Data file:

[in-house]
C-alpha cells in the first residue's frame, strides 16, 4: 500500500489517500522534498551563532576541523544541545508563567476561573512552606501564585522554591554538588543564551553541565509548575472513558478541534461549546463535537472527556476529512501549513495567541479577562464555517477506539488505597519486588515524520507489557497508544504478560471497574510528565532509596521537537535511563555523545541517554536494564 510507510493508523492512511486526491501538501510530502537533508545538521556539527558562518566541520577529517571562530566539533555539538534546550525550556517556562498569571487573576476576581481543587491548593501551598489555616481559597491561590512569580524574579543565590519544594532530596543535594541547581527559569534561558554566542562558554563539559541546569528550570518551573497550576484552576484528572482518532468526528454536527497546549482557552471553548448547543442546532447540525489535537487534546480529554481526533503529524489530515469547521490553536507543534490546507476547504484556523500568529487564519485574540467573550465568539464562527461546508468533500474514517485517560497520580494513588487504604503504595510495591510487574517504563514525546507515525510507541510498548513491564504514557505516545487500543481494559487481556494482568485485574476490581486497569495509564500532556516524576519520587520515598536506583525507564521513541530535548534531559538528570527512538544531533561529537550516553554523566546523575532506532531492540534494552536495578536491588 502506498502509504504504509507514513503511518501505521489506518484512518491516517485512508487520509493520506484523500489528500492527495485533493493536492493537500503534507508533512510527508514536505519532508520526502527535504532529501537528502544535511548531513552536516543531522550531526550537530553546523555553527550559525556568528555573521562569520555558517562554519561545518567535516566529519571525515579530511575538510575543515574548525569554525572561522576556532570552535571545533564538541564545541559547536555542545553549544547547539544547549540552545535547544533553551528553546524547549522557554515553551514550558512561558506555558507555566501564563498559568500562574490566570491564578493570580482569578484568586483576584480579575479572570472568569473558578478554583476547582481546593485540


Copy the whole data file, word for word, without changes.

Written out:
[in-house]
C-alpha cells in the first residue's frame, strides 16, 4: 500500500489517500522534498551563532576541523544541545508563567476561573512552606501564585522554591554538588543564551553541565509548575472513558478541534461549546463535537472527556476529512501549513495567541479577562464555517477506539488505597519486588515524520507489557497508544504478560471497574510528565532509596521537537535511563555523545541517554536494564 510507510493508523492512511486526491501538501510530502537533508545538521556539527558562518566541520577529517571562530566539533555539538534546550525550556517556562498569571487573576476576581481543587491548593501551598489555616481559597491561590512569580524574579543565590519544594532530596543535594541547581527559569534561558554566542562558554563539559541546569528550570518551573497550576484552576484528572482518532468526528454536527497546549482557552471553548448547543442546532447540525489535537487534546480529554481526533503529524489530515469547521490553536507543534490546507476547504484556523500568529487564519485574540467573550465568539464562527461546508468533500474514517485517560497520580494513588487504604503504595510495591510487574517504563514525546507515525510507541510498548513491564504514557505516545487500543481494559487481556494482568485485574476490581486497569495509564500532556516524576519520587520515598536506583525507564521513541530535548534531559538528570527512538544531533561529537550516553554523566546523575532506532531492540534494552536495578536491588 502506498502509504504504509507514513503511518501505521489506518484512518491516517485512508487520509493520506484523500489528500492527495485533493493536492493537500503534507508533512510527508514536505519532508520526502527535504532529501537528502544535511548531513552536516543531522550531526550537530553546523555553527550559525556568528555573521562569520555558517562554519561545518567535516566529519571525515579530511575538510575543515574548525569554525572561522576556532570552535571545533564538541564545541559547536555542545553549544547547539544547549540552545535547544533553551528553546524547549522557554515553551514550558512561558506555558507555566501564563498559568500562574490566570491564578493570580482569578484568586483576584480579575479572570472568569473558578478554583476547582481546593485540